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Winter weeds need attention now

Posted: January 22, 2012 - 12:13am  |  Updated: January 22, 2012 - 5:31am

This unusually warm weather has had many homeowners getting out and working in their gardens. As I look at my garden, I see numerous things that need to be done to prepare for this spring.

But there is one glaring thing that needs to be done – taking care of winter weeds. The older the weeds get, the harder they are to control.

The No. 1 weed in Bermuda and zoysia lawns in the winter is annual bluegrass (Poa annua). This is a grassy weed that is a yellow-green color and has a silvery seed head in the spring. They seem to appear overnight. However, they have been present since late September or early October, and some of the seeds will germinate in March as well.

Annual bluegrass likes areas that have wet, compacted soils, and areas where high amounts of nitrogen fertilizer were applied.

One way this weed can be controlled is through proper management. The first practice is to aerate the soil to reduce compaction. Another way to reduce the excess moisture is to water the grass only when needed. This means watering deep once each week; not applying smaller amounts of water more often. It also helps to apply the proper amount of nitrogen to the turf.

There are herbicide options that can be used. For annual bluegrass control, one of the best herbicides is atrazine, which will give post-emergent control of this weed and provide pre-emergent control for 30 to 45 days.

Atrazine is labeled for use on centipede, St. Augustine and zoysia grasses. Some products that contain atrazine have dormant Bermuda grass on the label. The Bermuda needs to be fully dormant if this product is used. The best way to determine this is to part the grass and look from the top of the grass to where it enters the soil. If green is present, the Bermuda could be damaged from the herbicide.

There are four other common weeds that will show up this time of the year – henbit, chickweed, dandelions, or wild onion and garlic.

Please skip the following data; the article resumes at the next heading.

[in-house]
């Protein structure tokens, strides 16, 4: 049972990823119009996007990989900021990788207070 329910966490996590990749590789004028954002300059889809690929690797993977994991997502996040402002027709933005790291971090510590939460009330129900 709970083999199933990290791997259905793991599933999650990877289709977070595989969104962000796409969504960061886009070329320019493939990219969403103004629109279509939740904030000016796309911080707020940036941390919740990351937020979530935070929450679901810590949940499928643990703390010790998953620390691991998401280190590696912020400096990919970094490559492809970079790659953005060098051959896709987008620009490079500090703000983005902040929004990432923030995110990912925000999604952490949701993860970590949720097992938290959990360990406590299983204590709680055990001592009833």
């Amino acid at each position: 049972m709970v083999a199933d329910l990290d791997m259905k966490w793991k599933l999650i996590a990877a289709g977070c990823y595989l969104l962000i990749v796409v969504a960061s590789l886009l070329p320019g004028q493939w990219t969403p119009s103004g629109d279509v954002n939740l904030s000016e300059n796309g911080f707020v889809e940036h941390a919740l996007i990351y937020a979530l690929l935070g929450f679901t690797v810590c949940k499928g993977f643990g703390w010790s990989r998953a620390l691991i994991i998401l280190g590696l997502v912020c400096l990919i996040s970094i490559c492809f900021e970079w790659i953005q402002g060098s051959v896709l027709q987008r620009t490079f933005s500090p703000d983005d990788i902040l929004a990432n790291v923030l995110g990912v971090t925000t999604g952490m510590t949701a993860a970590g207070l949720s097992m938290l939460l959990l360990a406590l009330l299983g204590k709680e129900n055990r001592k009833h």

Henbit is the weed that has a purple flower in late winter and early spring. The stem of the plant is square or four-sided. It has a slight odor when crushed. Henbit likes areas of the lawn where the grass is thin or open, and areas that have been disturbed.

Chickweed is a mat-forming weed that has small oval leaves arranged opposite of each other on the stem. Chickweed flowers are small, white clusters on the end of the stem. Most of the chickweeds are annuals, but mouse-ear chickweed is a perennial. Mouse-ear gets its name from the hairy, gray-green leaves. Chickweed, like henbit, likes areas where the turf is thin and the soil has been disturbed.

Dandelion is one of the harder weeds to control in centipede and St. Augustine lawns. It has a deep taproot. The leaves form a rosette close to the ground. One way to remove this weed is to dig it up. The leaves and stalk of the plant will exude a milky substance when broken. When the puff-ball breaks up and floats away, each of these parts that float away are seeds.

The next group of hard-to-control weeds is wild garlic and onion. Wild garlic (Allium vineale) and wild onion (Allium canadense) are winter perennials. These weeds emerge in late fall from underground bulbs and grow through the winter and spring. In late spring, they form aerial bulblets and the plants die back in early summer. While both have thin, green, waxy leaves, those of wild garlic are round and hollow, while those of wild onion are flat and solid.

The best way to control these weeds is to use a herbicide. There are a couple that will do a good job. The first is atrazine. The second is one that contains 2,4-D, which can be found in products such as Weed B Gon. Be careful when using 2,4-D on centipede or St. Augustine. Damage can occur if used at the full rate.

 

Charles Phillips is a retired Columbia County Extension Service agent and operates Hort Consulting. He can be reached at cphillipshort@comcast.net, or at (706) 836-2152.

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